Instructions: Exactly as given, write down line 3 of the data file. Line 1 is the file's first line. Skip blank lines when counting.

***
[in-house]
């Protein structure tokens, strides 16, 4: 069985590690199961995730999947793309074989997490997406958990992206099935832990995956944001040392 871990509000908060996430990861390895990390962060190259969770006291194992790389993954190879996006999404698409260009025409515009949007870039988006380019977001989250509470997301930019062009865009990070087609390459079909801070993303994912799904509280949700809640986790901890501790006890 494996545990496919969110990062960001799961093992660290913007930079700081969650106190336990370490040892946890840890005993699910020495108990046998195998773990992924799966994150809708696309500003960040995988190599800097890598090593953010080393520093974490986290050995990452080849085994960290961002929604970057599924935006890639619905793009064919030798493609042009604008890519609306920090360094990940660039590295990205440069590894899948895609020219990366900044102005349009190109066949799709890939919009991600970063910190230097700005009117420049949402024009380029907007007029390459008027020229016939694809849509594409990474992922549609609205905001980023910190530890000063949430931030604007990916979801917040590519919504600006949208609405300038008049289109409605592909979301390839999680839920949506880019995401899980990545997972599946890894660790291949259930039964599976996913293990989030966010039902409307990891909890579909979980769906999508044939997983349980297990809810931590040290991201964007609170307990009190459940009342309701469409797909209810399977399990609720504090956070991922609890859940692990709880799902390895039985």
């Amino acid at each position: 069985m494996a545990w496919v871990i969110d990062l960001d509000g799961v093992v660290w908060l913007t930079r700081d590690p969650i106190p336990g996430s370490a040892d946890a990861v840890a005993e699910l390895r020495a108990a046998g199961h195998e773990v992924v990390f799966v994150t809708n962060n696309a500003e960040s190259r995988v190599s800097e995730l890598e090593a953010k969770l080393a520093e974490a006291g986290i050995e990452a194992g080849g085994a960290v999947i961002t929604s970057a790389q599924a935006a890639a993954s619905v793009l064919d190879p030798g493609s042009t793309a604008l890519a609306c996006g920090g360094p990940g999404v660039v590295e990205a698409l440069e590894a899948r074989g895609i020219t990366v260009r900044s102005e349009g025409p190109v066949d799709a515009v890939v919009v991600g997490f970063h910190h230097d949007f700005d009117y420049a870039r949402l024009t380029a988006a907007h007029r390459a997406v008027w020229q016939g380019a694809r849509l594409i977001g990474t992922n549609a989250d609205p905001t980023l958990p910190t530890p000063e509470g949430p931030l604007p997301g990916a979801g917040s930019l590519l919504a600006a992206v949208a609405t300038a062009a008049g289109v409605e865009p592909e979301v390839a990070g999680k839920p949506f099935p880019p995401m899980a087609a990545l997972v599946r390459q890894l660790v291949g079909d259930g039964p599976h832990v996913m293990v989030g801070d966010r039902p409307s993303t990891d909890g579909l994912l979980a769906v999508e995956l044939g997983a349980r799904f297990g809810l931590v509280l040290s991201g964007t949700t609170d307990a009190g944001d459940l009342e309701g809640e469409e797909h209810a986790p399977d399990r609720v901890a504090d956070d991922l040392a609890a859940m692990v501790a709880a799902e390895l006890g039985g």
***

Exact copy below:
């Amino acid at each position: 069985m494996a545990w496919v871990i969110d990062l960001d509000g799961v093992v660290w908060l913007t930079r700081d590690p969650i106190p336990g996430s370490a040892d946890a990861v840890a005993e699910l390895r020495a108990a046998g199961h195998e773990v992924v990390f799966v994150t809708n962060n696309a500003e960040s190259r995988v190599s800097e995730l890598e090593a953010k969770l080393a520093e974490a006291g986290i050995e990452a194992g080849g085994a960290v999947i961002t929604s970057a790389q599924a935006a890639a993954s619905v793009l064919d190879p030798g493609s042009t793309a604008l890519a609306c996006g920090g360094p990940g999404v660039v590295e990205a698409l440069e590894a899948r074989g895609i020219t990366v260009r900044s102005e349009g025409p190109v066949d799709a515009v890939v919009v991600g997490f970063h910190h230097d949007f700005d009117y420049a870039r949402l024009t380029a988006a907007h007029r390459a997406v008027w020229q016939g380019a694809r849509l594409i977001g990474t992922n549609a989250d609205p905001t980023l958990p910190t530890p000063e509470g949430p931030l604007p997301g990916a979801g917040s930019l590519l919504a600006a992206v949208a609405t300038a062009a008049g289109v409605e865009p592909e979301v390839a990070g999680k839920p949506f099935p880019p995401m899980a087609a990545l997972v599946r390459q890894l660790v291949g079909d259930g039964p599976h832990v996913m293990v989030g801070d966010r039902p409307s993303t990891d909890g579909l994912l979980a769906v999508e995956l044939g997983a349980r799904f297990g809810l931590v509280l040290s991201g964007t949700t609170d307990a009190g944001d459940l009342e309701g809640e469409e797909h209810a986790p399977d399990r609720v901890a504090d956070d991922l040392a609890a859940m692990v501790a709880a799902e390895l006890g039985g």